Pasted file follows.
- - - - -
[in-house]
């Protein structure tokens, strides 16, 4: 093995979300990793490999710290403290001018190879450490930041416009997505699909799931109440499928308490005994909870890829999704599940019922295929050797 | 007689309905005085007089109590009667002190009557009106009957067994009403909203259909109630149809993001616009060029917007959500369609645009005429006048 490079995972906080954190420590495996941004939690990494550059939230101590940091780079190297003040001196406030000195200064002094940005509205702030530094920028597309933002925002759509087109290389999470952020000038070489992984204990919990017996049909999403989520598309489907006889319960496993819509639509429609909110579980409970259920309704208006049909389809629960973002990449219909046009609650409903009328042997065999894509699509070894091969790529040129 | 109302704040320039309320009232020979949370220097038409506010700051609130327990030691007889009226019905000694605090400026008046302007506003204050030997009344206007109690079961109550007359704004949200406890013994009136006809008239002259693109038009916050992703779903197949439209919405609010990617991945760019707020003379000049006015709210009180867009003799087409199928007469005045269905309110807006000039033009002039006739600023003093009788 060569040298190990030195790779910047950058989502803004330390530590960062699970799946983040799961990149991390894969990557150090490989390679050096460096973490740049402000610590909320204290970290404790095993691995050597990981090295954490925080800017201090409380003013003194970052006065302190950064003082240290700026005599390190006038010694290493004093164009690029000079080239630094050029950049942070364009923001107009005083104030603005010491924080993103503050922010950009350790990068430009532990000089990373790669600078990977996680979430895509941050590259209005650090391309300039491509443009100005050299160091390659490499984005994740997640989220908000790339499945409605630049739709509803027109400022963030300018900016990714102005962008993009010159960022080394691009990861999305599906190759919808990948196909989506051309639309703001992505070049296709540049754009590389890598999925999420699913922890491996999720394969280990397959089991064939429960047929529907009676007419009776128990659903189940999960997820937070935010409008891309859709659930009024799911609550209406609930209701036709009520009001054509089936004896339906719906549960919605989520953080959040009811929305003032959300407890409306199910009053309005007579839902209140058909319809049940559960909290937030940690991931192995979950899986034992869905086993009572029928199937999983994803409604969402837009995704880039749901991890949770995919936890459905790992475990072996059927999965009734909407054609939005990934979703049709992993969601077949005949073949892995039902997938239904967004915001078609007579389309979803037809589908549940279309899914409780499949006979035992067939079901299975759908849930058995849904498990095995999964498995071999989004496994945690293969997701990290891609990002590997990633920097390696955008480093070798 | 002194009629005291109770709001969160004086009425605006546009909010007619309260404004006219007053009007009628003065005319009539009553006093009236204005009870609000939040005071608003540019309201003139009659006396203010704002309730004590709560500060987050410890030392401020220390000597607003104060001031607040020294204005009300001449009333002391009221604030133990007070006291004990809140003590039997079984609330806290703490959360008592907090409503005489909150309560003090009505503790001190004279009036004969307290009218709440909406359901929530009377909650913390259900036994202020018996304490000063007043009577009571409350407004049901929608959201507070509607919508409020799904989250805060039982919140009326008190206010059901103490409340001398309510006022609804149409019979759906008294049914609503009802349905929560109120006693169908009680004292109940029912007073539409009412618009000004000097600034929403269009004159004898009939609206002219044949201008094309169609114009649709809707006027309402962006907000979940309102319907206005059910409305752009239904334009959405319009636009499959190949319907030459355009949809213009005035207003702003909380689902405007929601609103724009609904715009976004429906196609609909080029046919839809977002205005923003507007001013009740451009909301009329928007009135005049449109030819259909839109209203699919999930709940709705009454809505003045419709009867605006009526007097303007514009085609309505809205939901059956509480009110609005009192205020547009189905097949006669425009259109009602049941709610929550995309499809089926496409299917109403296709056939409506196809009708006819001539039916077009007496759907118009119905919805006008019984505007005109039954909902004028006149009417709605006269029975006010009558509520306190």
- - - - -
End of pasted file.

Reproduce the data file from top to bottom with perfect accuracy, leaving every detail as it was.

[in-house]
């Protein structure tokens, strides 16, 4: 093995979300990793490999710290403290001018190879450490930041416009997505699909799931109440499928308490005994909870890829999704599940019922295929050797 | 007689309905005085007089109590009667002190009557009106009957067994009403909203259909109630149809993001616009060029917007959500369609645009005429006048 490079995972906080954190420590495996941004939690990494550059939230101590940091780079190297003040001196406030000195200064002094940005509205702030530094920028597309933002925002759509087109290389999470952020000038070489992984204990919990017996049909999403989520598309489907006889319960496993819509639509429609909110579980409970259920309704208006049909389809629960973002990449219909046009609650409903009328042997065999894509699509070894091969790529040129 | 109302704040320039309320009232020979949370220097038409506010700051609130327990030691007889009226019905000694605090400026008046302007506003204050030997009344206007109690079961109550007359704004949200406890013994009136006809008239002259693109038009916050992703779903197949439209919405609010990617991945760019707020003379000049006015709210009180867009003799087409199928007469005045269905309110807006000039033009002039006739600023003093009788 060569040298190990030195790779910047950058989502803004330390530590960062699970799946983040799961990149991390894969990557150090490989390679050096460096973490740049402000610590909320204290970290404790095993691995050597990981090295954490925080800017201090409380003013003194970052006065302190950064003082240290700026005599390190006038010694290493004093164009690029000079080239630094050029950049942070364009923001107009005083104030603005010491924080993103503050922010950009350790990068430009532990000089990373790669600078990977996680979430895509941050590259209005650090391309300039491509443009100005050299160091390659490499984005994740997640989220908000790339499945409605630049739709509803027109400022963030300018900016990714102005962008993009010159960022080394691009990861999305599906190759919808990948196909989506051309639309703001992505070049296709540049754009590389890598999925999420699913922890491996999720394969280990397959089991064939429960047929529907009676007419009776128990659903189940999960997820937070935010409008891309859709659930009024799911609550209406609930209701036709009520009001054509089936004896339906719906549960919605989520953080959040009811929305003032959300407890409306199910009053309005007579839902209140058909319809049940559960909290937030940690991931192995979950899986034992869905086993009572029928199937999983994803409604969402837009995704880039749901991890949770995919936890459905790992475990072996059927999965009734909407054609939005990934979703049709992993969601077949005949073949892995039902997938239904967004915001078609007579389309979803037809589908549940279309899914409780499949006979035992067939079901299975759908849930058995849904498990095995999964498995071999989004496994945690293969997701990290891609990002590997990633920097390696955008480093070798 | 002194009629005291109770709001969160004086009425605006546009909010007619309260404004006219007053009007009628003065005319009539009553006093009236204005009870609000939040005071608003540019309201003139009659006396203010704002309730004590709560500060987050410890030392401020220390000597607003104060001031607040020294204005009300001449009333002391009221604030133990007070006291004990809140003590039997079984609330806290703490959360008592907090409503005489909150309560003090009505503790001190004279009036004969307290009218709440909406359901929530009377909650913390259900036994202020018996304490000063007043009577009571409350407004049901929608959201507070509607919508409020799904989250805060039982919140009326008190206010059901103490409340001398309510006022609804149409019979759906008294049914609503009802349905929560109120006693169908009680004292109940029912007073539409009412618009000004000097600034929403269009004159004898009939609206002219044949201008094309169609114009649709809707006027309402962006907000979940309102319907206005059910409305752009239904334009959405319009636009499959190949319907030459355009949809213009005035207003702003909380689902405007929601609103724009609904715009976004429906196609609909080029046919839809977002205005923003507007001013009740451009909301009329928007009135005049449109030819259909839109209203699919999930709940709705009454809505003045419709009867605006009526007097303007514009085609309505809205939901059956509480009110609005009192205020547009189905097949006669425009259109009602049941709610929550995309499809089926496409299917109403296709056939409506196809009708006819001539039916077009007496759907118009119905919805006008019984505007005109039954909902004028006149009417709605006269029975006010009558509520306190």